But the iftar meal’s main guest of honor was Sheikh Ekrima Sabri, head of the Supreme Muslim Council and former Palestinian Authority-appointed Mufti of Jerusalem, who is known in eastern Jerusalem as “the real Turkish ambassador” in the city.

Sabri is currently being investigated by the Israel Police for inciting terror. In October, while visiting the family of Palestinian terrorist Udai Tamimi, who was killed in a shootout in October, Sabri called on Palestinian youth to join the “family of martyrs,” which he described as “sublime and divine, and to be aspired to.”

Tamimi shot and killed Sgt. Noa Lazar and was later killed when he opened fire on security guards in Maale Adumim.

Although the iftar meal was funded by the TIKA and the consulate, it was spearheaded by Sabri, according to Palestinian sources.

Out of sensitivity to Jordan, the Turkish delegation also met with the director of the Waqf at the Al-Aqsa mosque, Azzam al-Khatib. The Islamic Waqf, which administers the daily affairs of the Temple Mount, is overseen by Jordan.

The Palestinian source, who participated in that meeting, said, “This step is intended to calm Jordan, which has been very disturbed for years by the Turkish activities in east Jerusalem and by the significant support that Turkey gives to the clerics and elements of the Muslim Brotherhood.”

The source added, “There is no doubt that the Islamic game of the Muslim Brotherhood in east Jerusalem is a dirty game, therefore the Turks will now try to balance the activity.”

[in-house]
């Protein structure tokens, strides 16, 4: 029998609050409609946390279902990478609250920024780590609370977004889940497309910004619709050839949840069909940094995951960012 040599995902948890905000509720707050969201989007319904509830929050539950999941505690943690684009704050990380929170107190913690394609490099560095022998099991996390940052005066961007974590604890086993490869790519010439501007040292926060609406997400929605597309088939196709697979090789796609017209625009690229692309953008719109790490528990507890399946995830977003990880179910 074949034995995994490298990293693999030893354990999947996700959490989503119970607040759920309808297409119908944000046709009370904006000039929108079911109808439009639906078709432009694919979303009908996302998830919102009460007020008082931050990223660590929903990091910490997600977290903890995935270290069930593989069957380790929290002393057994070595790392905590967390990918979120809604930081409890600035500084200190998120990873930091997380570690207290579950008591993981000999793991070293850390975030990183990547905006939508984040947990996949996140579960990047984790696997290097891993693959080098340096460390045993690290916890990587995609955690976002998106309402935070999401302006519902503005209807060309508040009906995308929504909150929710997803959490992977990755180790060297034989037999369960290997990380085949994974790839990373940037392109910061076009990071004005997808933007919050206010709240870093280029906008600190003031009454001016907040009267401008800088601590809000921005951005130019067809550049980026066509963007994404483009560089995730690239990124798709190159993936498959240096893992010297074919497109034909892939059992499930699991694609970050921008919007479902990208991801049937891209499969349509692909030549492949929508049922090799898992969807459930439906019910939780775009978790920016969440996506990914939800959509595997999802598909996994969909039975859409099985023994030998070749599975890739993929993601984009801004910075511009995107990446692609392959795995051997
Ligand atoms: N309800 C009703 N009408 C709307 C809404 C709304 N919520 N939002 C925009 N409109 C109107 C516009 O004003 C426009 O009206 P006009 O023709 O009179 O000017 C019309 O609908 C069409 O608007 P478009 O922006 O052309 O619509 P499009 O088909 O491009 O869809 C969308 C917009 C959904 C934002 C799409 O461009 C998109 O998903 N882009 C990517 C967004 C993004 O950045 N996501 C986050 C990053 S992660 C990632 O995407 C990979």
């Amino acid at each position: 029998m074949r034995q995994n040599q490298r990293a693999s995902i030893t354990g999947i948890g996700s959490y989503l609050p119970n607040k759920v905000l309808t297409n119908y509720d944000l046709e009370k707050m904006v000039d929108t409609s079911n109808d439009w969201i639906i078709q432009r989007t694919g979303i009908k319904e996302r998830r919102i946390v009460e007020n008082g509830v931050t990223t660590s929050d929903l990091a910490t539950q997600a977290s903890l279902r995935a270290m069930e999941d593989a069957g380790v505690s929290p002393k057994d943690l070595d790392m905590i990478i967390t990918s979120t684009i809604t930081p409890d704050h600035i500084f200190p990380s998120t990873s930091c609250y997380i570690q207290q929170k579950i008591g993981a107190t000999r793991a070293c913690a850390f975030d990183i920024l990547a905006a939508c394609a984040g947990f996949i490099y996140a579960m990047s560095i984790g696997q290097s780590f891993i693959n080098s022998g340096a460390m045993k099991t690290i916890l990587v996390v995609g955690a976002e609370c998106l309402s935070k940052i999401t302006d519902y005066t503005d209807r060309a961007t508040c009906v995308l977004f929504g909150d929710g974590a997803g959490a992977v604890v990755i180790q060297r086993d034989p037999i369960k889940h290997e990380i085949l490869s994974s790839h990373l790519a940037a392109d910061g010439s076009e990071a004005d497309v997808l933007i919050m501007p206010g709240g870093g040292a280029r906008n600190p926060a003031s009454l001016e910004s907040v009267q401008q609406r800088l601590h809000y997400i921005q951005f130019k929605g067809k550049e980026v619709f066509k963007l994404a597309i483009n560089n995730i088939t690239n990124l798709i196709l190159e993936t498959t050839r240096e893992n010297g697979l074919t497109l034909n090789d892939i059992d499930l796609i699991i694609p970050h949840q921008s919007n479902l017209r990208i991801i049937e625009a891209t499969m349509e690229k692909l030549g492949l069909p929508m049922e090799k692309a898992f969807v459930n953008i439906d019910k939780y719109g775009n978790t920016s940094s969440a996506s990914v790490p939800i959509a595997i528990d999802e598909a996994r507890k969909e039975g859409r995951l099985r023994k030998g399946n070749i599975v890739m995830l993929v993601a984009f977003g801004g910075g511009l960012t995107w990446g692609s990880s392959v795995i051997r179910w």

However, “the suspicion has not gone away,” and the Jordanian government recently demanded that the Turks hand over the funds intended for the various projects in eastern Jerusalem, such as the project to establish dormitories for female students at Al-Quds University. The Turks refused, delaying the dormitory project for more than three years, said the source.

“Turkey will operate in Jerusalem to the minimum necessary and will transfer its center of gravity to the territories of the Palestinian Authority,” the source continued.

TIKA’s leadership, he said, “Understand that they must not stick a finger in Israel’s eye, and their activity in east Jerusalem will be limited and [carried out] in a way that will not arouse opposition as before.”

However, Samer Singilawi, a Fatah activist in eastern Jerusalem, said that TIKA’s investment in eastern Jerusalem isn’t as significant as critics claim, saying “Turkey is doing a limited budget but a lot of show.”

TIKA, he said, is “limited now to cultural activities, mainly financing teaching the Turkish language to some of the schools in east Jerusalem. But we didn’t see major money coming from Turkey to east Jerusalem.”

Israel’s Foreign Ministry denied knowledge of any of the above details but said that the matter had been brought to the attention of its diplomatic department.

“But, in any case, we will not allow any of the parties in Turkey in general to interfere in the Israeli-Palestinian conflict, or set foot in east Jerusalem,” it said.

The ministry added that “the policy of the former [foreign] minister, Israel Katz, regarding Turkey’s involvement will not change.”

TIKA’s offices in Ramallah did respond to requests for further comment.